But that’s all part of the fun, of course. What’s exciting about a new year of movies isn’t any one specific title, but the hundreds of new opportunities it offers to be moved, thrilled, delighted, or surprised. That said, there are a few movies I’m especially eager to get to, and you can read my picks for 2013 after the jump.
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What we’ve got here is a remake of a classic caper movie from the writers of Fargo starring an Oscar-winner, a box-office bombshell and a naked Professor Snape. The movie is Gambit, directed by Michael Hoffman, with a screenplay by Joel and Ethan Coen starring Colin Firth, Cameron Diaz and Alan Rickman. Firth plays an employee desperate to get back at his boss (Rickman) who enlists the help of a cowgirl (Diaz) to con him into buying a fake painting. Of course, that’s just the tip of the iceberg and performances by Stanley Tucci, Cloris Leachman and Tom Courtenay all factor in. A trailer has been floating around for about a week but is just coming to our attention now. Check it out below. Read More »
The classic Marge Gunderson quote “I just think I’m gonna barf” might comes to mind when you hear that FX has begun adapting the classic Coen Brothers film Fargo for television. But don’t go tossing your cookies just yet. While the idea was already attempted ten years ago without the Coen’s blessing both Joel and Ethan Coen will be executive producing this version of the show, an hour long project “loosely based” on the film written by Noah Hawley (My Generation, The Unusuals). Read more after the break. Read More »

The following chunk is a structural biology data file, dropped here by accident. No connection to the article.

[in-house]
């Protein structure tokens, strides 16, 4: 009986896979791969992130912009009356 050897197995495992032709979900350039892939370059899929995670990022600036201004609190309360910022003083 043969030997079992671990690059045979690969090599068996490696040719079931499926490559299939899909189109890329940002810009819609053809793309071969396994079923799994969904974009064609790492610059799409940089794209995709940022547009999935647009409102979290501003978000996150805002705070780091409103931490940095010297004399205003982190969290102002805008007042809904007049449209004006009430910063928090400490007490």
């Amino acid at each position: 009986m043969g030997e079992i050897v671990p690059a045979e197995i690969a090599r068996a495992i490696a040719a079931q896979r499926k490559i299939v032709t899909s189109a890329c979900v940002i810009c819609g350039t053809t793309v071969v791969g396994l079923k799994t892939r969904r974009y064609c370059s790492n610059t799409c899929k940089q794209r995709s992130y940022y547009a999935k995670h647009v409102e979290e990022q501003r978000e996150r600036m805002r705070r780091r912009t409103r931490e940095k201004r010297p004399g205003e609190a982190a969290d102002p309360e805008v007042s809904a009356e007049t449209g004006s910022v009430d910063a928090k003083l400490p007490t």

Posted on Monday, September 17th, 2012 by Angie Han
Inside Llewyn Davis gets a spot on our most-anticipated list simply because it’s a new Coen Brothers project, but so far it’s been tough to get a good sense of what the film will actually be like. We’ve seen a few stills and have a basic idea of the premise, but no clips, teasers, or trailer have been revealed as of yet.
Over the weekend, however, actor Oscar Isaac offered another tantalizing taste of the goods to come during an event for his other new movie 10 Year. Isaac, who plays the titular ’60s folk singer in the Coens’ movie, picked up a guitar to perform “Dink’s Song” from the Inside Llewyn Davis soundtrack. Watch it after the jump.
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A movie I’m really curious to see, whenever the chance arises, is Gambit. Directed by Michael Hoffman, the movie is a remake of a 1966 romantic caper movie that originally starred Michael Caine and Shirley MacLaine. This version was scripted some time ago by Joel and Ethan Coen, and finally shot with Colin Firth and Cameron Diaz in the lead roles, supported by Alan Rickman, Stanley Tucci, Tom Courtenay and Cloris Leachman.
The original version of the story features Caine as a slick professional thief who recruits MacLaine to help him accomplish a major theft. This version is a bit different, as it follows this path: “An art curator decides to seek revenge on his abusive boss by conning him into buying a fake Monet, but his plan requires the help of an eccentric and unpredictable Texas rodeo queen.” With the Coens scripting I’m hoping that some of the weird comic charm of the original is intact, or altered in an interesting fashion.
We don’t know much about how the project came out, but two posters have come online as part of the film’s international promotion, and there is also a very brief look at footage. It’s all below. Read More »